• Michelle Malkin, In Defense Of Internment: The Case for Racial Profiling in World War II and the War on terror, September, 2004, National Book Network, hardcover, 416 pages, ISBN 0-89526-051-4
  • Steven Emerson (2002), American Jihad: The Terrorists Living Among Us, Free Press; 2003 paperback edition, ISBN 0-7432-3435-9
  • Lyal S. Sunga, (2002) US Anti-Terrorism Policy and Asia’s Options, in Johannen, Smith and Gomez, (eds.) September 11 & Political Freedoms: Asian Perspectives (Select) 242–264, ISBN 981-4022-24-1
  • Marina Ottoway, et al., Democratic Mirage in the Middle East, Carnegie Endowment for Ethics and International Peace, Policy Brief 20, (October 20, 2002). Internet, available online at: www.ceip.org/files/publications/HTMLBriefs-WP/20_October_2002_Policy_Brief/20009536v01.html
  • Marina Ottoway and Thomas Carothers, Think Again: Middle East Democracy,Foreign Policy (Nov./Dec. 2004). Internet, available online at: http://www.foreignpolicy.com/story/cms.php?story_id=2705&print=1
  • Chris Zambelis, The Strategic Implications of Political Liberalization and Democratization in the Middle East, Parameters, (Autumn 2005). Internet, available online at: http://www.carlisle.army.mil/usawc/Parameters/05autumn/zambelis.htm
  • Adnan M. Hayajneh, The U.S. Strategy: Democracy and Internal Stability in the Arab World,Alternatives (Volume 3, No. 2 & 3, Summer/Fall 2004). Internet, available online at: http://www.alternativesjournal.net/volume3/number2/adnan.htm
  • Gary Gambill, Jumpstarting Arab Reform: The Bush Administration’s Greater Middle East Initiative, Middle East Intelligence Bulletin (Vol. 6, No. 6–7, June/July 2004). Internet, available online at: http://www.meib.org/articles/0407_me2.htm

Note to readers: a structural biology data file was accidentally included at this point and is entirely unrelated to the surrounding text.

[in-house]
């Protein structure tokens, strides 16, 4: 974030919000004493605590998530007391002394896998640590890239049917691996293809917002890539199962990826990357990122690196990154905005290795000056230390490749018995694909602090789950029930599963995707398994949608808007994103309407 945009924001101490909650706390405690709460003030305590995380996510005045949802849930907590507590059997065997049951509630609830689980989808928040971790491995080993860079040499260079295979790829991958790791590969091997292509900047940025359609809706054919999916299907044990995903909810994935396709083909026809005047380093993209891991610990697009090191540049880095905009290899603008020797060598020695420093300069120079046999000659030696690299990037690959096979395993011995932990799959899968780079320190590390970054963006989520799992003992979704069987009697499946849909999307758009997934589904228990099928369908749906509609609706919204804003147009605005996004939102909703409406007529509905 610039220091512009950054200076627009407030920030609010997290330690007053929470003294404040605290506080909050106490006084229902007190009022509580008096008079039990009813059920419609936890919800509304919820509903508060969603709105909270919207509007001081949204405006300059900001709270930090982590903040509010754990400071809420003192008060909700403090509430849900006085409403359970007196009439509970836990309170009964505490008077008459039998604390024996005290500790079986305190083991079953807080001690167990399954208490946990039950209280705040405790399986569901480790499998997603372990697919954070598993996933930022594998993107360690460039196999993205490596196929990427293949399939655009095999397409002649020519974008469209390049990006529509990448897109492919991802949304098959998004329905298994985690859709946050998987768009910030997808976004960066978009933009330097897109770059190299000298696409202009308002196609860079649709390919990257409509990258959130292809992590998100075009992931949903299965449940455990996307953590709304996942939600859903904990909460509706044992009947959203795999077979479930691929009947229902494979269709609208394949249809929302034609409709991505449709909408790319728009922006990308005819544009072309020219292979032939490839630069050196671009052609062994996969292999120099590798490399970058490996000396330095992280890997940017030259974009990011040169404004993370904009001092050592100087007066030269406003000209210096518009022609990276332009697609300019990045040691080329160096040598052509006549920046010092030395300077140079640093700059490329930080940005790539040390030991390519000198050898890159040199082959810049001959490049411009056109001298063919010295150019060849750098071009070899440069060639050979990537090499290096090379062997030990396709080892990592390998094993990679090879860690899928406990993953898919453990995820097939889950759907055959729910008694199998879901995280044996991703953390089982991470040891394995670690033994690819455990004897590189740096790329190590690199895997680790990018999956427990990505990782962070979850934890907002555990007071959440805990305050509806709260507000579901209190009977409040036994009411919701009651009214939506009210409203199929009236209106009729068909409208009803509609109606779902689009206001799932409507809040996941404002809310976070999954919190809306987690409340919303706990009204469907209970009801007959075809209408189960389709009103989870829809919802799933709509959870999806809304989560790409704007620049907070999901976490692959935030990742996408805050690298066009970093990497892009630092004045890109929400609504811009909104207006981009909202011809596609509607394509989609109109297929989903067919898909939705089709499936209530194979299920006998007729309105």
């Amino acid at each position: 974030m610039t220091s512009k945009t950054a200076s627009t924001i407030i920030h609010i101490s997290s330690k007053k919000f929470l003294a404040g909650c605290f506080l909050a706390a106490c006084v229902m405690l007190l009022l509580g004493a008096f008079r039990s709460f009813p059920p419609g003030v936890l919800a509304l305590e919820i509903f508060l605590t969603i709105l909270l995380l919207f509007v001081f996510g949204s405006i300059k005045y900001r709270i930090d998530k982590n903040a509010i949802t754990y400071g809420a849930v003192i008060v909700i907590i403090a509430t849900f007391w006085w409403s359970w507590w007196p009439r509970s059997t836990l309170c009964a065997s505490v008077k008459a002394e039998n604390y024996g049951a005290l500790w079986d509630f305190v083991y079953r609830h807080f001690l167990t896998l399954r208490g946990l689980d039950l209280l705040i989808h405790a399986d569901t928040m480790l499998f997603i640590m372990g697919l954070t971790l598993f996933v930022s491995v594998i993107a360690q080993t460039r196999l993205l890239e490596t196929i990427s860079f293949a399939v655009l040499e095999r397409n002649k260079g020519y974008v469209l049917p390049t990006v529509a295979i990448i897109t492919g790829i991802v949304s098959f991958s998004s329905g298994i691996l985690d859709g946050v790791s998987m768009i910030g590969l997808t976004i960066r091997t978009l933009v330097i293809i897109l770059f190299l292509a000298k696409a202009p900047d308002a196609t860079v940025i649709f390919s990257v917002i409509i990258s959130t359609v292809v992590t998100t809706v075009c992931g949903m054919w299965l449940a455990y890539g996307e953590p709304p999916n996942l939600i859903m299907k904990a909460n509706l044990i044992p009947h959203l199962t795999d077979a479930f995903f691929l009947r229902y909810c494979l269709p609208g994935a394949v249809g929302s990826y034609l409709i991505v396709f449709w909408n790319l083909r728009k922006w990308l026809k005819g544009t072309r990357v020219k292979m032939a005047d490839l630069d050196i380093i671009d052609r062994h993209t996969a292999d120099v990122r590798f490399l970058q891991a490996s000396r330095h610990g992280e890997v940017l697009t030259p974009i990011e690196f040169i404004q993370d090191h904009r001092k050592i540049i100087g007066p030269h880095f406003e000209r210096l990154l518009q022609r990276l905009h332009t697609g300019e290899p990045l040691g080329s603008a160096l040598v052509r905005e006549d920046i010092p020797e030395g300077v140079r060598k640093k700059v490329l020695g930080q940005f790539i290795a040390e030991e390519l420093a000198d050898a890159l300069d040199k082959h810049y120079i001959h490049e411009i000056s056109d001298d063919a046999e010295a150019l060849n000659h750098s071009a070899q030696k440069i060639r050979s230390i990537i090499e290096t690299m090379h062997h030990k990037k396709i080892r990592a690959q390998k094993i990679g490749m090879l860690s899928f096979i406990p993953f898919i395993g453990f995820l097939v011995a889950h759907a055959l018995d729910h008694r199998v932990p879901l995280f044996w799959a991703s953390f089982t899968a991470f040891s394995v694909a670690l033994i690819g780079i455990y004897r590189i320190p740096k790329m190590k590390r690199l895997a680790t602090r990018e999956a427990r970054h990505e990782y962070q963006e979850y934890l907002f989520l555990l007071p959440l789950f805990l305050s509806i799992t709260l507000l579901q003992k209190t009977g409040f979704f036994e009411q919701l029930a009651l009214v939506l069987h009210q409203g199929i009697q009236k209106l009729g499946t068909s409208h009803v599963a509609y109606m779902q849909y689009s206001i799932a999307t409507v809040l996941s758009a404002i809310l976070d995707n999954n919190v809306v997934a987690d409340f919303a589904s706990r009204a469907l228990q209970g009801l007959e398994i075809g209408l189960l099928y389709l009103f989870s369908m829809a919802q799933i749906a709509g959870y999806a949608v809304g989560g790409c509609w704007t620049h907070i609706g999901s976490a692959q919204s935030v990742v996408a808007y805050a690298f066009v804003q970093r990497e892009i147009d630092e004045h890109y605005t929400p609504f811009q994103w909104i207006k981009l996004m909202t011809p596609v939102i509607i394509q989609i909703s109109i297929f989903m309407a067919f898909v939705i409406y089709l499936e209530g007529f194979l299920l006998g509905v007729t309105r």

• Remarks by the President at the 20th Anniversary of the National Endowment for Democracy, United States Chamber of Commerce, Washington, D.C., President Bush Discusses Freedom in Iraq and Middle East, (November 6, 2003). Internet, available online at: http://www.whitehouse.gov/news/releases/2003/11/20031106-2.html
  • Hans Köchler, Terrorism and National Liberation. Proceedings of the International Conference on the Question of Terrorism. Frankfurt a. M:/Bern/New York: Peter Lang, 1988, ISBN 3-8204-1217-4
  • Hans Köchler, Manila Lectures 2002. Terrorism and the Quest for a Just World Order. Quezon City (Manila): FSJ Book World, 2002, ISBN 3-211-83091-X
  • Hans Köchler, The War on Terror, its Impact on the Sovereignty of Nations, and its Implications on Human Rights and Civil Liberties, Manila, September 2002
  • Hans Köchler, The United Nations and International Terrorism : Challenges to Collective Security, Shanghai, November 2002